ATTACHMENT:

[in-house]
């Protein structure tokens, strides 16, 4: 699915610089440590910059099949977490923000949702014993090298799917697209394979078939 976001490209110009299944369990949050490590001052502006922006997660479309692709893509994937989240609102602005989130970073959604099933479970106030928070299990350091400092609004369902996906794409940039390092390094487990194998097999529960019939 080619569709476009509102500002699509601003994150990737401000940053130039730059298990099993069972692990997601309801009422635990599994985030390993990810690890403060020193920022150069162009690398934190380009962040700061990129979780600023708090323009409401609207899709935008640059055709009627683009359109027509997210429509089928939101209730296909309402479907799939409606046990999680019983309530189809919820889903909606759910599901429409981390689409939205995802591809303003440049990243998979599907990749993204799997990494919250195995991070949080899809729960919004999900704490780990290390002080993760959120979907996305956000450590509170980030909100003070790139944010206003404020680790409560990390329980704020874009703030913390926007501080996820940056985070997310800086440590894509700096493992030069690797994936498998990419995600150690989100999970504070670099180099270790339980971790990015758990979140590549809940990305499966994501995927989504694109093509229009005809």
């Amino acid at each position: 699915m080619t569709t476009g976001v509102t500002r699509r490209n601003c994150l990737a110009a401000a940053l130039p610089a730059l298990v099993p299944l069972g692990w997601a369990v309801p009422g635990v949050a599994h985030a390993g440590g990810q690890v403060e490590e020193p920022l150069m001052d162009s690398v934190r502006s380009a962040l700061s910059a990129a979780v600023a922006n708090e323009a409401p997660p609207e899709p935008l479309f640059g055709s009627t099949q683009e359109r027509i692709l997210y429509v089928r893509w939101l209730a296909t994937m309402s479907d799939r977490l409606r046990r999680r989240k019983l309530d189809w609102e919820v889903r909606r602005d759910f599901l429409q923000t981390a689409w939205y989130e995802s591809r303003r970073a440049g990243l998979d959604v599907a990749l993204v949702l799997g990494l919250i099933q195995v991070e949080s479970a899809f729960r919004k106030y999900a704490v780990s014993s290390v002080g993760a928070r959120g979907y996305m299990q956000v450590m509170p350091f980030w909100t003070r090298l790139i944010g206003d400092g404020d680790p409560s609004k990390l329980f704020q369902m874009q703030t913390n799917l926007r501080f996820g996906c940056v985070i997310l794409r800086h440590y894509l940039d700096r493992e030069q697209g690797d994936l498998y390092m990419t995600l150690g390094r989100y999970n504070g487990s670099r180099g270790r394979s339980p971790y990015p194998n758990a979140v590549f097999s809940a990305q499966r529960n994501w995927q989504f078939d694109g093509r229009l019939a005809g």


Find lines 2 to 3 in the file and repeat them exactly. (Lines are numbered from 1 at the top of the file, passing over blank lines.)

């Protein structure tokens, strides 16, 4: 699915610089440590910059099949977490923000949702014993090298799917697209394979078939 976001490209110009299944369990949050490590001052502006922006997660479309692709893509994937989240609102602005989130970073959604099933479970106030928070299990350091400092609004369902996906794409940039390092390094487990194998097999529960019939 080619569709476009509102500002699509601003994150990737401000940053130039730059298990099993069972692990997601309801009422635990599994985030390993990810690890403060020193920022150069162009690398934190380009962040700061990129979780600023708090323009409401609207899709935008640059055709009627683009359109027509997210429509089928939101209730296909309402479907799939409606046990999680019983309530189809919820889903909606759910599901429409981390689409939205995802591809303003440049990243998979599907990749993204799997990494919250195995991070949080899809729960919004999900704490780990290390002080993760959120979907996305956000450590509170980030909100003070790139944010206003404020680790409560990390329980704020874009703030913390926007501080996820940056985070997310800086440590894509700096493992030069690797994936498998990419995600150690989100999970504070670099180099270790339980971790990015758990979140590549809940990305499966994501995927989504694109093509229009005809």
């Amino acid at each position: 699915m080619t569709t476009g976001v509102t500002r699509r490209n601003c994150l990737a110009a401000a940053l130039p610089a730059l298990v099993p299944l069972g692990w997601a369990v309801p009422g635990v949050a599994h985030a390993g440590g990810q690890v403060e490590e020193p920022l150069m001052d162009s690398v934190r502006s380009a962040l700061s910059a990129a979780v600023a922006n708090e323009a409401p997660p609207e899709p935008l479309f640059g055709s009627t099949q683009e359109r027509i692709l997210y429509v089928r893509w939101l209730a296909t994937m309402s479907d799939r977490l409606r046990r999680r989240k019983l309530d189809w609102e919820v889903r909606r602005d759910f599901l429409q923000t981390a689409w939205y989130e995802s591809r303003r970073a440049g990243l998979d959604v599907a990749l993204v949702l799997g990494l919250i099933q195995v991070e949080s479970a899809f729960r919004k106030y999900a704490v780990s014993s290390v002080g993760a928070r959120g979907y996305m299990q956000v450590m509170p350091f980030w909100t003070r090298l790139i944010g206003d400092g404020d680790p409560s609004k990390l329980f704020q369902m874009q703030t913390n799917l926007r501080f996820g996906c940056v985070i997310l794409r800086h440590y894509l940039d700096r493992e030069q697209g690797d994936l498998y390092m990419t995600l150690g390094r989100y999970n504070g487990s670099r180099g270790r394979s339980p971790y990015p194998n758990a979140v590549f097999s809940a990305q499966r529960n994501w995927q989504f078939d694109g093509r229009l019939a005809g």